Use the Whole University Community

Doctoral programs should look beyond their departmental boundaries and seek out professionals in the university, many of whom may not be regular faculty members, who can provide useful mentorship to graduate students, as a group and individually. Just as graduate learning should not be limited by departmental boundaries, neither should it forgo the expertise of the university’s highly trained staff members such as librarians, information technology staff members, museum personnel, administrators, and others who can support graduate students in familiarizing themselves with digital humanities, nonacademic career paths, and other specializations that doctorate recipients pursue.

[Next recommendation: Redefine the Roles of Faculty Advisers]

One thought on “Use the Whole University Community”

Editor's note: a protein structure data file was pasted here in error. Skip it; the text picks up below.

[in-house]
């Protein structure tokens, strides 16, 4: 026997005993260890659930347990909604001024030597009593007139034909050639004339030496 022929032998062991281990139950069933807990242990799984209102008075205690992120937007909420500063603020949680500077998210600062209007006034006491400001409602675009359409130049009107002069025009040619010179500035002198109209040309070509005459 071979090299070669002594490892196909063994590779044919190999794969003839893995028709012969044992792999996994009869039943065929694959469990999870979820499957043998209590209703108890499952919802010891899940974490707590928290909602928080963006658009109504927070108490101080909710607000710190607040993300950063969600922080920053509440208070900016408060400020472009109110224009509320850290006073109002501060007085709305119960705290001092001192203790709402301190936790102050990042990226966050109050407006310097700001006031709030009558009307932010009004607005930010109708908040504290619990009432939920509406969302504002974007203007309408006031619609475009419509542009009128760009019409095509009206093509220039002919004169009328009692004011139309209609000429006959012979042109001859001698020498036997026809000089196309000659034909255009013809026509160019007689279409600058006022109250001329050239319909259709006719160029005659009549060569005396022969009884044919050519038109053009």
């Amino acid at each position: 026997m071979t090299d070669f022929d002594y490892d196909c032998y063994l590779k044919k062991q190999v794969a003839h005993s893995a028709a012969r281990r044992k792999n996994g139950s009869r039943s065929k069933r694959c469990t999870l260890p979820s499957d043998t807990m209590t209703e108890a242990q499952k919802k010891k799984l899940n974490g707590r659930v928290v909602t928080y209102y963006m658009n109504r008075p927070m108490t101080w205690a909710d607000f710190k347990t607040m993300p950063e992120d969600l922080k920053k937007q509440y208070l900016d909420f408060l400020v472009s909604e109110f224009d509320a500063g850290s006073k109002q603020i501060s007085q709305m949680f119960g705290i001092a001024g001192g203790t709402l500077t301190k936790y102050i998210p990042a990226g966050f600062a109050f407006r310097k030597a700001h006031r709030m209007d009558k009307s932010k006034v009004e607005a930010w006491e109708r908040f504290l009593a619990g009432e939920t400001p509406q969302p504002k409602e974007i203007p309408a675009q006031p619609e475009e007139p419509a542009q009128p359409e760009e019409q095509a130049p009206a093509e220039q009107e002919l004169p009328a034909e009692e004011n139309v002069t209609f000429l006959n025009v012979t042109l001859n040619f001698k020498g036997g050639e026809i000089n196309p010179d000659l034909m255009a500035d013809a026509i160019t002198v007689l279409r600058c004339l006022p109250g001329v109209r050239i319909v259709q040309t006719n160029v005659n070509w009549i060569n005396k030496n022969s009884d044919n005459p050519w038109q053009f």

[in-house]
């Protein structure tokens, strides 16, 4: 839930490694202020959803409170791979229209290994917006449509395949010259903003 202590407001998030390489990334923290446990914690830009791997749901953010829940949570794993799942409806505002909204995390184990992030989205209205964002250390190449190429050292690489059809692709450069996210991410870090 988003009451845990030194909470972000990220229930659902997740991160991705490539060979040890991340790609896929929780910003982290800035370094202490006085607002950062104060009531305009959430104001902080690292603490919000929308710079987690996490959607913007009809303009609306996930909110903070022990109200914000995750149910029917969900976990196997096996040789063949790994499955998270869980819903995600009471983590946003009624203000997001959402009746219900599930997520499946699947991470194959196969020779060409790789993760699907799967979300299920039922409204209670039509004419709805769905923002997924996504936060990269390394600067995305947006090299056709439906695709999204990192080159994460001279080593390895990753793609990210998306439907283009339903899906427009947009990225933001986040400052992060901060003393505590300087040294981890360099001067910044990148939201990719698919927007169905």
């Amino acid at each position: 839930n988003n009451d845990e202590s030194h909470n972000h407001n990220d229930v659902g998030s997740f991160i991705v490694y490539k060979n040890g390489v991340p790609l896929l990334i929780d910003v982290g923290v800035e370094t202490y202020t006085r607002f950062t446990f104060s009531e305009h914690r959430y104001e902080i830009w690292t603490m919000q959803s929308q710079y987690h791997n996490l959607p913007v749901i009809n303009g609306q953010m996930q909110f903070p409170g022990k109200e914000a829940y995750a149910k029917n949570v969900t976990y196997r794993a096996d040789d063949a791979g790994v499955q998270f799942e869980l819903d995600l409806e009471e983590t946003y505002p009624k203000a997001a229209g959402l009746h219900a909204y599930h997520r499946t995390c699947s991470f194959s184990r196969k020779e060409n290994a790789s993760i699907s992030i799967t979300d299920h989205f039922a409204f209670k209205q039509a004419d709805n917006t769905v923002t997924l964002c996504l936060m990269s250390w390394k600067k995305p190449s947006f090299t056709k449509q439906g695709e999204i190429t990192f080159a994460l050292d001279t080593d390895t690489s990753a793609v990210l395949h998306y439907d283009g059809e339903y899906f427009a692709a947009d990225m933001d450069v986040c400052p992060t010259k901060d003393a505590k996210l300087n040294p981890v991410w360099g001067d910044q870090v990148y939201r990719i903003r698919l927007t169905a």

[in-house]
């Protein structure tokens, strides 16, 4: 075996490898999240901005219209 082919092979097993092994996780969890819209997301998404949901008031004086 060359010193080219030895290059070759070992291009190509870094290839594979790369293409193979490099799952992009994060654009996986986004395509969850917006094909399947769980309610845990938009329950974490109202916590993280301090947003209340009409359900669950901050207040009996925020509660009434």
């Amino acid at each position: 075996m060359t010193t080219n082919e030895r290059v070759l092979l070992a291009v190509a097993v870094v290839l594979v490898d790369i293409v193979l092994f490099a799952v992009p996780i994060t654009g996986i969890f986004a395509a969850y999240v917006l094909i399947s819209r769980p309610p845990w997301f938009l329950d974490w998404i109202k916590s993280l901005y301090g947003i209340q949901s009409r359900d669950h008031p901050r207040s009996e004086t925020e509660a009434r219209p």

1. In reading the report, I’m struck by a key parallel I see between the issue of academic and research libraries needing to stay relevant (especially in the face of changing technologies, world domination by Google, and the altered meaning of “place” in the context of libraries) and the issue that much of graduate education as it is carried out at the doctoral level is irrelevant (hence the need for reform). I see a huge opportunity for research libraries to partner much more explicitly and strategically with graduate schools, much the way libraries have partnered with instructors of undergraduates to integrate information literacy programming in the curriculum. I wonder if this is something the CIT could work on with another committee or group in the MLA , or – even bolder – if the MLA could collaborate with the Association of College and Research Libraries on developing strategies or recommendations?

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